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State Health Department Sends Alert To Health Providers Asking For Immediate Action On Variants

COVID-19 cases are down globally but officials are warning of Delta variant spikes in unvaccinated populations

On June 22nd the Oklahoma State Department of Health sent out an alert via its emergency health network asking labs and providers across the state for positive tests of COVID-19 to use for variant identification.


According to the emergency network's website, an alert is classified as the “highest level of notification. This usually refers to an immediate threat to the OSDH community and requires immediate action.”


“As COVID-19 evolves and new variants of the virus continue to emerge it is important the Oklahoma State Department of Health (OSDH) Public Health Laboratory (PHL) receive COVID-19 specimens to identify variant trends and implement mitigation measures to prevent the continued spread of COVID-19 in Oklahoma,” reads the alert.

The alert goes on to say since testing is low, OSDH is asking for COVID-19 samples from across the state that meet certain criteria. The criteria include requirements about test positivity, time and temperature concerns, and shipping requirements. 

OSDH has been struggling to ramp up its sequencing capabilities as the Delta variant becomes more of a global concern. Oklahoma ranks at the bottom nationally for variant testing.

Dr. Mary Clarke is the president of the Oklahoma State Medical Association. She said that since Oklahoma has a high number of unvaccinated people, a new variant coming through could diminish previous records of illness.

“Potentially our winter and fall and early January, February numbers may not be the peak that we might see,” said Clarke.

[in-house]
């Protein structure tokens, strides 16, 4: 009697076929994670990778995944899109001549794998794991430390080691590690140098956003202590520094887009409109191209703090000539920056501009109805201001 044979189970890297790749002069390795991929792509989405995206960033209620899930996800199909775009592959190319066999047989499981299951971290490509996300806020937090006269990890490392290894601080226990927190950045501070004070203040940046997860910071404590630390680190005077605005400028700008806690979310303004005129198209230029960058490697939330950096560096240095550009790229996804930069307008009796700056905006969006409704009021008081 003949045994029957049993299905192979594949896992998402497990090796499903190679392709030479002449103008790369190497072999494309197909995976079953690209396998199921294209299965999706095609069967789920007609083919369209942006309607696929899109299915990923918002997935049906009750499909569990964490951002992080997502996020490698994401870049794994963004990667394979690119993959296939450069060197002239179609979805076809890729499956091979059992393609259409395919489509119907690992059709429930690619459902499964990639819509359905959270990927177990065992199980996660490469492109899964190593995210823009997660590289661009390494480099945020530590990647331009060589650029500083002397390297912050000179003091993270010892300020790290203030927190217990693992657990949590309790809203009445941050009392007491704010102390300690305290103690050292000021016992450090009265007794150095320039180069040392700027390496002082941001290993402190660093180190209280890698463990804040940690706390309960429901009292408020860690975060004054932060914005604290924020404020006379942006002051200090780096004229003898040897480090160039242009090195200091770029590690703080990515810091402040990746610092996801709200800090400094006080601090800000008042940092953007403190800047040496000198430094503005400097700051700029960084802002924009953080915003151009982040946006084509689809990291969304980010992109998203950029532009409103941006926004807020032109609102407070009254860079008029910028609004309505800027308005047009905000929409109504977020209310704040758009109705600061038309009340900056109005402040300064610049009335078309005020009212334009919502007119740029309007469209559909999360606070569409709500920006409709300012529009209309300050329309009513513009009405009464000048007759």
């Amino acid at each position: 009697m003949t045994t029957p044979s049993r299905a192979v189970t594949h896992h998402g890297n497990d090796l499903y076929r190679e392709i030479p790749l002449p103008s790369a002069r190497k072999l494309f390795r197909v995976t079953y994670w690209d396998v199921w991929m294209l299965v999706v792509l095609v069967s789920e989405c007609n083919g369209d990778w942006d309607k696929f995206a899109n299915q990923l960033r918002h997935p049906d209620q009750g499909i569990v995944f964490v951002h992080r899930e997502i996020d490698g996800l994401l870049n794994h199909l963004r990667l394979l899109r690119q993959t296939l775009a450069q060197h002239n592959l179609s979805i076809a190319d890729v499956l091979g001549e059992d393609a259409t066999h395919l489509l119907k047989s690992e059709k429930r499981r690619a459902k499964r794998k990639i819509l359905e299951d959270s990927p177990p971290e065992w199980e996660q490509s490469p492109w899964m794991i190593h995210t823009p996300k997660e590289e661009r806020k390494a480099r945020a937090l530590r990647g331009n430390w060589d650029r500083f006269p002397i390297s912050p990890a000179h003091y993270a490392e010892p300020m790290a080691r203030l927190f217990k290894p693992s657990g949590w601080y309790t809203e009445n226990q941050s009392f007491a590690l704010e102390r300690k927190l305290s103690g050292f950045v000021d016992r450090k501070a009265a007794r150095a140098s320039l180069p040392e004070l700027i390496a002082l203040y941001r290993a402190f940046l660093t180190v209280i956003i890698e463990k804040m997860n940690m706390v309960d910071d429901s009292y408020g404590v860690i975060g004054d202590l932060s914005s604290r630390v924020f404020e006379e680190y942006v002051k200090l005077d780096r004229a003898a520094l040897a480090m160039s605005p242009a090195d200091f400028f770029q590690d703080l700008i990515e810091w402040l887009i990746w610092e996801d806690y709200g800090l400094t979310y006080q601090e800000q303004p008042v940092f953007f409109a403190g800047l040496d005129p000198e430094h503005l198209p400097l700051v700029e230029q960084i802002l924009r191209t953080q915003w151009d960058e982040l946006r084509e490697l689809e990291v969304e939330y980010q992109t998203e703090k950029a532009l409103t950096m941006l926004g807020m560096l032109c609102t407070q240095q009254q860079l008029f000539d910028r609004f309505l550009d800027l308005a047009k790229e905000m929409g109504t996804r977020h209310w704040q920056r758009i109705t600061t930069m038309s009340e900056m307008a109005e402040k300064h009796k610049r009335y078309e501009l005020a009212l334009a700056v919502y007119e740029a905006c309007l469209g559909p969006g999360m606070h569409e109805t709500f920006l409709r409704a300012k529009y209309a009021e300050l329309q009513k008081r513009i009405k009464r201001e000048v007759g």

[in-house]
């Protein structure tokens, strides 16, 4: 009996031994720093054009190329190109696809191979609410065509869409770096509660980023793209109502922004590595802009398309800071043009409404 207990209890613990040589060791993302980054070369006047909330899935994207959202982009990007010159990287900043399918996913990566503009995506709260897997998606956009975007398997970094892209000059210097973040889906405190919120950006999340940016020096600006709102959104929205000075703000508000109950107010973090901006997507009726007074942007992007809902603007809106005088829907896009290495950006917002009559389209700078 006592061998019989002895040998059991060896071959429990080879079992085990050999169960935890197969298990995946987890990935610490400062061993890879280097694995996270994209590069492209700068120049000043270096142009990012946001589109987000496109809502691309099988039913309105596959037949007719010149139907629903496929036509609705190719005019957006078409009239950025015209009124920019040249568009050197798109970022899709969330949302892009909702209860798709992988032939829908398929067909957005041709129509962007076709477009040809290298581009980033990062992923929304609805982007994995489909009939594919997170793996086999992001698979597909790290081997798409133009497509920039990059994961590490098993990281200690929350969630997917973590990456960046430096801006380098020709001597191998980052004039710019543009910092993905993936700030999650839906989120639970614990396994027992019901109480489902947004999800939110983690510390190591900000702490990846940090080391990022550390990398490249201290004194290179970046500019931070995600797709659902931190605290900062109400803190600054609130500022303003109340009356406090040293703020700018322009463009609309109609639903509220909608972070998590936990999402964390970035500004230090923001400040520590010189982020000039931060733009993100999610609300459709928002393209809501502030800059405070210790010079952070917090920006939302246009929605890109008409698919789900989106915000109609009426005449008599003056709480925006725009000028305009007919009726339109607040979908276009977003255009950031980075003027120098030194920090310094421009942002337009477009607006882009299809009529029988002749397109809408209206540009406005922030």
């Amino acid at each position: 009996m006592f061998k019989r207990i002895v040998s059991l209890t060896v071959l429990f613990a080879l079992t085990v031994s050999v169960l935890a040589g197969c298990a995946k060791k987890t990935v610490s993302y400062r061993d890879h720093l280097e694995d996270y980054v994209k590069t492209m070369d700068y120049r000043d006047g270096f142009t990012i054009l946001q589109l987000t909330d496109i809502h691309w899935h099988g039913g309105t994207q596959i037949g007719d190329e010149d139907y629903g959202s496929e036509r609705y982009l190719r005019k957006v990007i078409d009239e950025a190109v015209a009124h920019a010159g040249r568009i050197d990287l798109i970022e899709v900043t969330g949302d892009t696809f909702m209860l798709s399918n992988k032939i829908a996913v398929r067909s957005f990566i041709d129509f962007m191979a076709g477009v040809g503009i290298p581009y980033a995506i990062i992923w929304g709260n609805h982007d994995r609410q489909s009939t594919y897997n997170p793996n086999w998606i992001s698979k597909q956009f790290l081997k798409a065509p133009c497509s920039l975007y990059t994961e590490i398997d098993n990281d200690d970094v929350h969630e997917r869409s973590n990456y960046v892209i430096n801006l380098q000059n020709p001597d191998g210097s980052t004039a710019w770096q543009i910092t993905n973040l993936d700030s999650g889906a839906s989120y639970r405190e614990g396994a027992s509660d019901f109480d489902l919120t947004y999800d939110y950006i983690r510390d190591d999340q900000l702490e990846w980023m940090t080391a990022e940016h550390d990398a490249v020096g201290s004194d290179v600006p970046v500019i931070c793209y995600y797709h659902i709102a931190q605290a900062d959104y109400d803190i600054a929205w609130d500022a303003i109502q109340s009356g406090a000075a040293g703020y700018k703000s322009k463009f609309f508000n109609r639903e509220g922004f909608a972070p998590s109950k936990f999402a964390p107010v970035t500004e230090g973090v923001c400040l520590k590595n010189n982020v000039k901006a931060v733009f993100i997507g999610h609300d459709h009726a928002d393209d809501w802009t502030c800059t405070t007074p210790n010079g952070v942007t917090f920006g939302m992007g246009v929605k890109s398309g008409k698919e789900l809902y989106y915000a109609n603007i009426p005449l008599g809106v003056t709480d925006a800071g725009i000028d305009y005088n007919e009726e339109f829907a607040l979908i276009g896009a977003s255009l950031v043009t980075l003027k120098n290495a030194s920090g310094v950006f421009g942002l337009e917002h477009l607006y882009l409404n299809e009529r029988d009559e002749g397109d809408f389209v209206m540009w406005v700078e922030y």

As of June 27th, Oklahoma has experienced 197 new cases. In Tulsa County, between June 19th and June 25th, 259 cases were identified. COVID hospital admissions in the county jumped 12.5% in the same timeframe. 

About 6% of COVID ICU beds were also in use in Tulsa County, a drop of about 2% from the previous seven days.

According to the CDC, variant sequencing is important because it helps public health officials tailor treatment.

Dr. Clarke said one reason why Oklahoma has struggled to sequence is because of the moving of the public health lab from Oklahoma City to Stillwater during the pandemic. She criticized the 70 mile move for its upset to employees.

“We have always said that whether the moving of the lab was appropriate at any particular time, moving the lab in the middle of a pandemic was not appropriate.

You can argue why the move was made, you can argue space, you can argue all kinds of things. But the choice to move a public health lab that is instrumental in data sharing in the middle of a pandemic was never going to be the smart move.”

Dr. Clarke said she remains hopeful OSDH can boost its sequencing efforts.

“We hope they can do what their expectations and their statements have been.”

Two dose vaccines are thought to be close to 90% effective against the Delta variant. As of June 27th, 44.6% of Oklahomans have received one dose of COVID-19 vaccine.